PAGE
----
I was sad to hear the news of Jerry Kill's retirement today. I've long considered him the best developer of talent in all of college football as well as one of the best X's and O's guys in the game.
Kill did what many of us should strive to do every day: improve everything you touch. Throughout his coaching career, every college football program lucky enough to have Kill be a part of it was in better shape when he left than when he arrived. He knew how to recruit the right players — not just the best ones. He valued continuity. He valued coaching the individual. He won games.
In a world where we dedicate so much time covering recruiting and focusing on its impact, Kill made a living coaching up the players he could get and getting the most out of them. Despite a down season this year, Kill resurrected the Minnesota football program and made it matter again. He established a culture of winning the old-fashioned way: run the ball well and play stingy defense.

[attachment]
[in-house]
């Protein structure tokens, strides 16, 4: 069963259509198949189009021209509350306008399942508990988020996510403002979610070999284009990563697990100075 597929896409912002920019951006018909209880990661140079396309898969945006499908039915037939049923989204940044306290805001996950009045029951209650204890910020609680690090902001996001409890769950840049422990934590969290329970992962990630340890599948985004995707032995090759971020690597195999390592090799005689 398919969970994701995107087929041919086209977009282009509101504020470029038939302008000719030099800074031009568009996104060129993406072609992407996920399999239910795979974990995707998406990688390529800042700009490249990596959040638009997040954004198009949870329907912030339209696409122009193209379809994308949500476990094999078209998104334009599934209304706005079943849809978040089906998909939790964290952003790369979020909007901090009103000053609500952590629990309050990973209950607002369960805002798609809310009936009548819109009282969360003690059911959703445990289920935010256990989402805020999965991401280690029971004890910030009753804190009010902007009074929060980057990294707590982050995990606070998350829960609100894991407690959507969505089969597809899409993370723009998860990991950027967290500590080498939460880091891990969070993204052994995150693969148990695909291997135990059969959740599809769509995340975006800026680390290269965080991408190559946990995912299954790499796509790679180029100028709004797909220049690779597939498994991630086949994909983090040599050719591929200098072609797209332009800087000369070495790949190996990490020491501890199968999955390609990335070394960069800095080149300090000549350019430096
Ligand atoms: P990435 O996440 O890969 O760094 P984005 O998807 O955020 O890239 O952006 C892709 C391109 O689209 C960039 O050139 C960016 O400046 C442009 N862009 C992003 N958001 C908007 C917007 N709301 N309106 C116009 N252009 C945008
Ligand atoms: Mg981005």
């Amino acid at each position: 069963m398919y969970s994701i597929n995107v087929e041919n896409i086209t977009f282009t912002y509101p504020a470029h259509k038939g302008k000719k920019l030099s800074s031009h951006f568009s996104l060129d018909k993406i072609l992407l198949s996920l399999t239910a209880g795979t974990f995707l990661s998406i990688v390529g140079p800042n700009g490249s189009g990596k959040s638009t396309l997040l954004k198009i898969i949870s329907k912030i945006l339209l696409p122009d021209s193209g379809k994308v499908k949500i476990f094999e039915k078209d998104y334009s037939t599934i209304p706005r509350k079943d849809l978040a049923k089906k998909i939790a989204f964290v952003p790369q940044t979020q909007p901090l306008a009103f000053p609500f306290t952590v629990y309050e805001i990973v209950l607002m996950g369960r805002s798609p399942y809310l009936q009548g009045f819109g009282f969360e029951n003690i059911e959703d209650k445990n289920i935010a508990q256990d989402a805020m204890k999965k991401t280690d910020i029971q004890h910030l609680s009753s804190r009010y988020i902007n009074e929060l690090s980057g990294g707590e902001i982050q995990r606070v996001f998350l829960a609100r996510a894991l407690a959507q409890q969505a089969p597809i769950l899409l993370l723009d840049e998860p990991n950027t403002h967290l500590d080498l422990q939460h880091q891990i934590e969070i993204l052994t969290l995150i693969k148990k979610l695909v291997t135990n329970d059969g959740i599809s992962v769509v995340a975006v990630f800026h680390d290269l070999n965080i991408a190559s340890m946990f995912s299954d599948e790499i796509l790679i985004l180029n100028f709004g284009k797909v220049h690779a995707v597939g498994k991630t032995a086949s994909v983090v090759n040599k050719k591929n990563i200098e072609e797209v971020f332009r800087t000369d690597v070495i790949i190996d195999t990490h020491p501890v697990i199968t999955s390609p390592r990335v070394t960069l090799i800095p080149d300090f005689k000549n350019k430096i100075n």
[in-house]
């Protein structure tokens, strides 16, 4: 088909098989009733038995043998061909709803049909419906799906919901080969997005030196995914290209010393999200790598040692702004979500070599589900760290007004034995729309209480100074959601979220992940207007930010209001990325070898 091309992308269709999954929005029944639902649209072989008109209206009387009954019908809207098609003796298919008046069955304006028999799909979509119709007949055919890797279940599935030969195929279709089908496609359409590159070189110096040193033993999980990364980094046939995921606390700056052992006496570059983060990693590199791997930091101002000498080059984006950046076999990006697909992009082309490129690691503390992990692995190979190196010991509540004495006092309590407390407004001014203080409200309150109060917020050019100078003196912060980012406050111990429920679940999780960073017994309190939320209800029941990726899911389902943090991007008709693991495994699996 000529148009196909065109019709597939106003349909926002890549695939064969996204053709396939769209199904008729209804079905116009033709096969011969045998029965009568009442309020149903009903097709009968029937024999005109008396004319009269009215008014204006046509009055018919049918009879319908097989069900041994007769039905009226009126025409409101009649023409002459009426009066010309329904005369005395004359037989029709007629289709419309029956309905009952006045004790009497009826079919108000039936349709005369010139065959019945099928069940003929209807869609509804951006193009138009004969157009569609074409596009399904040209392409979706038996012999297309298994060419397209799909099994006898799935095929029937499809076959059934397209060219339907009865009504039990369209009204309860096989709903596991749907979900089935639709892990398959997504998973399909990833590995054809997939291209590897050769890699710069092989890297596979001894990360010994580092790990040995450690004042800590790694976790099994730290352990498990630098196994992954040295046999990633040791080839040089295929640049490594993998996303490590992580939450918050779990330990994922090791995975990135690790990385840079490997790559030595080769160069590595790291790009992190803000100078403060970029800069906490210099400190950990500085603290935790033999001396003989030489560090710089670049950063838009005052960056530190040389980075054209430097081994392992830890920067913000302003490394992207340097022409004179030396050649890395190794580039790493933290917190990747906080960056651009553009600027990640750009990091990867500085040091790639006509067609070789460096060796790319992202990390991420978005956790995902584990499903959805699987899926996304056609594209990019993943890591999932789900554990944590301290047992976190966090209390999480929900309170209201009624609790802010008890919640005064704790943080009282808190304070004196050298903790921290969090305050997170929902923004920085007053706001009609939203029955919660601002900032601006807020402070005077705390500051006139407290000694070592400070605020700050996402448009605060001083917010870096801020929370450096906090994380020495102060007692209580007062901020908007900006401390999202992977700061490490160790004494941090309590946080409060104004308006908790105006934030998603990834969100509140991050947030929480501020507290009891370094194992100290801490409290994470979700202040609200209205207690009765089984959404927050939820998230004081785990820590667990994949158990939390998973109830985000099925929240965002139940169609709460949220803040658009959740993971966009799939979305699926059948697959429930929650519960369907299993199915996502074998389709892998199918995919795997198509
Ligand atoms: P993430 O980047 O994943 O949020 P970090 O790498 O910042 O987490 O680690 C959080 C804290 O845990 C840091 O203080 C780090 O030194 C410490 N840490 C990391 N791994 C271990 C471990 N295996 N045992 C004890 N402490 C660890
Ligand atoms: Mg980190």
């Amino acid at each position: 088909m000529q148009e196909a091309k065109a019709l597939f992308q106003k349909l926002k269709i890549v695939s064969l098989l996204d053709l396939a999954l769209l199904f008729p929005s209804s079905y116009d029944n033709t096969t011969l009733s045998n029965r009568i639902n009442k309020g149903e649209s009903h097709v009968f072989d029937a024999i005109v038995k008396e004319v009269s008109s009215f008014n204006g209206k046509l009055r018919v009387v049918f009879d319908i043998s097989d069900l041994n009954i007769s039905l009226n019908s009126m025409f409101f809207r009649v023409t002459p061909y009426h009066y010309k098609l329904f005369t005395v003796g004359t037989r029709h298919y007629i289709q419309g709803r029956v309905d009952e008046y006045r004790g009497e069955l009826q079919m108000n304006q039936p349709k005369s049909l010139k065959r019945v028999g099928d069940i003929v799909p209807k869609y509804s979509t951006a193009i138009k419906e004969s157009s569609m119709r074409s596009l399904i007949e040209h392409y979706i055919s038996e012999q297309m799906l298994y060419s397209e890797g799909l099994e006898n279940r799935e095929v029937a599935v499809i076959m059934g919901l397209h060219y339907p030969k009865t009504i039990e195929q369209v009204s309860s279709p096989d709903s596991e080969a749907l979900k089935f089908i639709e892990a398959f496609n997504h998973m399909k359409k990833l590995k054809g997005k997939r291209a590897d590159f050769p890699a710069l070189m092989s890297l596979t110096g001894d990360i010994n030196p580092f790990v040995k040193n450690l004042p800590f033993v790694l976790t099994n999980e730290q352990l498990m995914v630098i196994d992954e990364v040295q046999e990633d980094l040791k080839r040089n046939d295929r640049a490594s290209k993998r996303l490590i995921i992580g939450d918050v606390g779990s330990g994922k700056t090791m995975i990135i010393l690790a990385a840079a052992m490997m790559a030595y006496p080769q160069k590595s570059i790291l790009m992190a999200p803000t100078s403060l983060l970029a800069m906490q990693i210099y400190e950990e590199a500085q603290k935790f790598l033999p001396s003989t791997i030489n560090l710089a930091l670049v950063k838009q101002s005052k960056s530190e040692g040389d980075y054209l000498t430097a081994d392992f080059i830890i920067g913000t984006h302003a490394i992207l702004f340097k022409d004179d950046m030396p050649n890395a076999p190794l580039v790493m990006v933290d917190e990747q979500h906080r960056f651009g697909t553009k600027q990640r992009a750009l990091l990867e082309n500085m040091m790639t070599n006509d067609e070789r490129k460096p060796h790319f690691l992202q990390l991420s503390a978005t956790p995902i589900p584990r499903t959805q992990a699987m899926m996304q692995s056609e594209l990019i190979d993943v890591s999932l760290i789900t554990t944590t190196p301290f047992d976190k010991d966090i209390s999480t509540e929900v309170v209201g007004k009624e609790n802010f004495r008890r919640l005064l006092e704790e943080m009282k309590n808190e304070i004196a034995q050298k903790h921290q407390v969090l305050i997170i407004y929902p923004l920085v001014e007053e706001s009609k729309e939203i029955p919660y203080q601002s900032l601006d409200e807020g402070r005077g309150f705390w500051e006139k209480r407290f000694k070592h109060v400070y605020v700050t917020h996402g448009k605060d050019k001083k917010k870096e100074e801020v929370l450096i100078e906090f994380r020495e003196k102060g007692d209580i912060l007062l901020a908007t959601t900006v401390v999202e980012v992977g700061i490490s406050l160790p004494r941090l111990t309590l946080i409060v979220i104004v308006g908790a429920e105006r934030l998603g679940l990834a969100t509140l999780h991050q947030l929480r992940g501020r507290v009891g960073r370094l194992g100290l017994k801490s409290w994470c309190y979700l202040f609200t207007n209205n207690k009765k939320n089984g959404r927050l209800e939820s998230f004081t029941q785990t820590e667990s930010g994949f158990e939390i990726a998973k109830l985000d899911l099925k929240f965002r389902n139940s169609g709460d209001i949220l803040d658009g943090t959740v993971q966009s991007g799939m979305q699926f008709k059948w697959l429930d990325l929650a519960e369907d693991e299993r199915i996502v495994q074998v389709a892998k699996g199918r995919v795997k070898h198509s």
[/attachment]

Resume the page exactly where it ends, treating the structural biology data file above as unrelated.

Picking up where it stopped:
All too often in college football, we see coaches using their current job as a stepping stone to get their next gig. It's not the fact that they do it that bothers me, but the fact that they are often so obvious about it. You never felt that way with Kill. I always saw him as totally invested in the player and program wherever he was.
His name came up for a lot of jobs over the past couple of seasons, but I always felt like Minnesota was going to be his last stop. Coaching at Minnesota is an underrated job. It's the only FBS school in the state and calls a sizeable metro "home." You can win there, and Kill did just that. Unfortunately for those who follow in his footsteps, he proved that it's possible to build a winning football program in Minnesota — or anywhere else for that matter — without any excuses.
Kill may very well have been college football's last pure coach. He didn't recruit like a car salesman. He and his staff weren't flashy. He focused on teaching and player development. If we had more people doing what Kill did, I truly believe you'd see a cleaner college football landscape when it came to recruiting, oversigning and transfers. He was good for Minnesota, the Big Ten and all of college football.
He leaves his Minnesota Golden Gophers in capable hands, complete with a new stadium and newfound fan support. Like every other stop along the way, Minnesota is now better for having had Jerry Kill be part of its program. He will be missed.